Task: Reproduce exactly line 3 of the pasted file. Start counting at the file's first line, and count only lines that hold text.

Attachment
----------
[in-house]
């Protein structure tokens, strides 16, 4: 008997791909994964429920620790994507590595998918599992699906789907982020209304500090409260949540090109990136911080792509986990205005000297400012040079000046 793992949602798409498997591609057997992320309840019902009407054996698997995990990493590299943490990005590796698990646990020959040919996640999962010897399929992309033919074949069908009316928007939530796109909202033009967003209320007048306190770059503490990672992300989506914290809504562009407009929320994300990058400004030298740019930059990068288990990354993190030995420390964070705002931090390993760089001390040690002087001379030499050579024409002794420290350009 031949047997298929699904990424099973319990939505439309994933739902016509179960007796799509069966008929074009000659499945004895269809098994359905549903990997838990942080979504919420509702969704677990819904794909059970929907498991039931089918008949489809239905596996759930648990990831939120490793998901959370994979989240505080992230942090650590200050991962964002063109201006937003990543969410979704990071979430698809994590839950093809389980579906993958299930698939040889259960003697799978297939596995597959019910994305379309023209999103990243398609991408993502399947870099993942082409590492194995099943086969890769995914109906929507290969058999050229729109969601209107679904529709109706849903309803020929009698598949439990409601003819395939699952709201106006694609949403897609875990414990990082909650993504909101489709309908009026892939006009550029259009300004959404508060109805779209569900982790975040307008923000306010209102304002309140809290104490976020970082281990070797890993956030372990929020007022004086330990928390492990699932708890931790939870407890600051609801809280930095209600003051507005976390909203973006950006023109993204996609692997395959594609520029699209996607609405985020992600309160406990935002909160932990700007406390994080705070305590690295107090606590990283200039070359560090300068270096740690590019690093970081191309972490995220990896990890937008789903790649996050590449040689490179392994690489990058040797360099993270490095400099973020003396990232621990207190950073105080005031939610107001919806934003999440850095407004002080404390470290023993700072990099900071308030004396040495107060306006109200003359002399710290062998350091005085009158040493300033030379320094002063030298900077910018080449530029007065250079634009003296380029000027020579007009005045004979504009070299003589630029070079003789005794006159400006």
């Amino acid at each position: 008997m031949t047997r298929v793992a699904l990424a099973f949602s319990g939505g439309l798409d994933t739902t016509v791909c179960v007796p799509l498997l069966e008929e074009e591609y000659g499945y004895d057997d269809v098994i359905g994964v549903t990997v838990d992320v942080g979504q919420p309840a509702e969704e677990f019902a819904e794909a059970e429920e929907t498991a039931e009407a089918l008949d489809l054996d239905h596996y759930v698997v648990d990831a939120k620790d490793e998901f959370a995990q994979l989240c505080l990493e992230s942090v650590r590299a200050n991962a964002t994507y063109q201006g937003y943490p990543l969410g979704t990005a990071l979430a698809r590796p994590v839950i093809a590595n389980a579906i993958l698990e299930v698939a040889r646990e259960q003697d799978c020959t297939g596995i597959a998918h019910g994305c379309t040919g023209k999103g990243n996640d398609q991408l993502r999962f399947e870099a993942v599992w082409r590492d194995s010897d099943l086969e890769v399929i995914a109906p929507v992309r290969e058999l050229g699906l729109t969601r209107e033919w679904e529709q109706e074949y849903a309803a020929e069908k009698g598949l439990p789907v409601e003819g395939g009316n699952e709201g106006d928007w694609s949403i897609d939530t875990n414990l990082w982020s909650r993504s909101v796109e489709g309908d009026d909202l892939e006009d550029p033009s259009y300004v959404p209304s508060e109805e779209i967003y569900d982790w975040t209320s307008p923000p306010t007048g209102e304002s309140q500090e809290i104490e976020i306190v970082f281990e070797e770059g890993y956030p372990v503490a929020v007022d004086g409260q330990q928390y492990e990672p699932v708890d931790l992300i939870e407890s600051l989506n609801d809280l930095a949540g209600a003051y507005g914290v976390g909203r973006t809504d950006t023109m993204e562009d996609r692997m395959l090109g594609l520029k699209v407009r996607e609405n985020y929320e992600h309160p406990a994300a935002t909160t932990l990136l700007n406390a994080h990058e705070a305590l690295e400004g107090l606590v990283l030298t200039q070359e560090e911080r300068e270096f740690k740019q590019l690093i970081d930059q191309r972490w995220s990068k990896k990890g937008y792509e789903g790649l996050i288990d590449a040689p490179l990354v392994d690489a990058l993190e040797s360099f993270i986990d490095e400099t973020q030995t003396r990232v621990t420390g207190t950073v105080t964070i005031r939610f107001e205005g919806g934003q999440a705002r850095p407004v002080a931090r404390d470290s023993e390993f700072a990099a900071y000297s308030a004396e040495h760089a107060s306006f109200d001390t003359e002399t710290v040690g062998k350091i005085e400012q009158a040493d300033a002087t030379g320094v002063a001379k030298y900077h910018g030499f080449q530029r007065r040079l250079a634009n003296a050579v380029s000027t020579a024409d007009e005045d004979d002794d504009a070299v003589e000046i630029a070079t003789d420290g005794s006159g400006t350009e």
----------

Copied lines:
């Amino acid at each position: 008997m031949t047997r298929v793992a699904l990424a099973f949602s319990g939505g439309l798409d994933t739902t016509v791909c179960v007796p799509l498997l069966e008929e074009e591609y000659g499945y004895d057997d269809v098994i359905g994964v549903t990997v838990d992320v942080g979504q919420p309840a509702e969704e677990f019902a819904e794909a059970e429920e929907t498991a039931e009407a089918l008949d489809l054996d239905h596996y759930v698997v648990d990831a939120k620790d490793e998901f959370a995990q994979l989240c505080l990493e992230s942090v650590r590299a200050n991962a964002t994507y063109q201006g937003y943490p990543l969410g979704t990005a990071l979430a698809r590796p994590v839950i093809a590595n389980a579906i993958l698990e299930v698939a040889r646990e259960q003697d799978c020959t297939g596995i597959a998918h019910g994305c379309t040919g023209k999103g990243n996640d398609q991408l993502r999962f399947e870099a993942v599992w082409r590492d194995s010897d099943l086969e890769v399929i995914a109906p929507v992309r290969e058999l050229g699906l729109t969601r209107e033919w679904e529709q109706e074949y849903a309803a020929e069908k009698g598949l439990p789907v409601e003819g395939g009316n699952e709201g106006d928007w694609s949403i897609d939530t875990n414990l990082w982020s909650r993504s909101v796109e489709g309908d009026d909202l892939e006009d550029p033009s259009y300004v959404p209304s508060e109805e779209i967003y569900d982790w975040t209320s307008p923000p306010t007048g209102e304002s309140q500090e809290i104490e976020i306190v970082f281990e070797e770059g890993y956030p372990v503490a929020v007022d004086g409260q330990q928390y492990e990672p699932v708890d931790l992300i939870e407890s600051l989506n609801d809280l930095a949540g209600a003051y507005g914290v976390g909203r973006t809504d950006t023109m993204e562009d996609r692997m395959l090109g594609l520029k699209v407009r996607e609405n985020y929320e992600h309160p406990a994300a935002t909160t932990l990136l700007n406390a994080h990058e705070a305590l690295e400004g107090l606590v990283l030298t200039q070359e560090e911080r300068e270096f740690k740019q590019l690093i970081d930059q191309r972490w995220s990068k990896k990890g937008y792509e789903g790649l996050i288990d590449a040689p490179l990354v392994d690489a990058l993190e040797s360099f993270i986990d490095e400099t973020q030995t003396r990232v621990t420390g207190t950073v105080t964070i005031r939610f107001e205005g919806g934003q999440a705002r850095p407004v002080a931090r404390d470290s023993e390993f700072a990099a900071y000297s308030a004396e040495h760089a107060s306006f109200d001390t003359e002399t710290v040690g062998k350091i005085e400012q009158a040493d300033a002087t030379g320094v002063a001379k030298y900077h910018g030499f080449q530029r007065r040079l250079a634009n003296a050579v380029s000027t020579a024409d007009e005045d004979d002794d504009a070299v003589e000046i630029a070079t003789d420290g005794s006159g400006t350009e």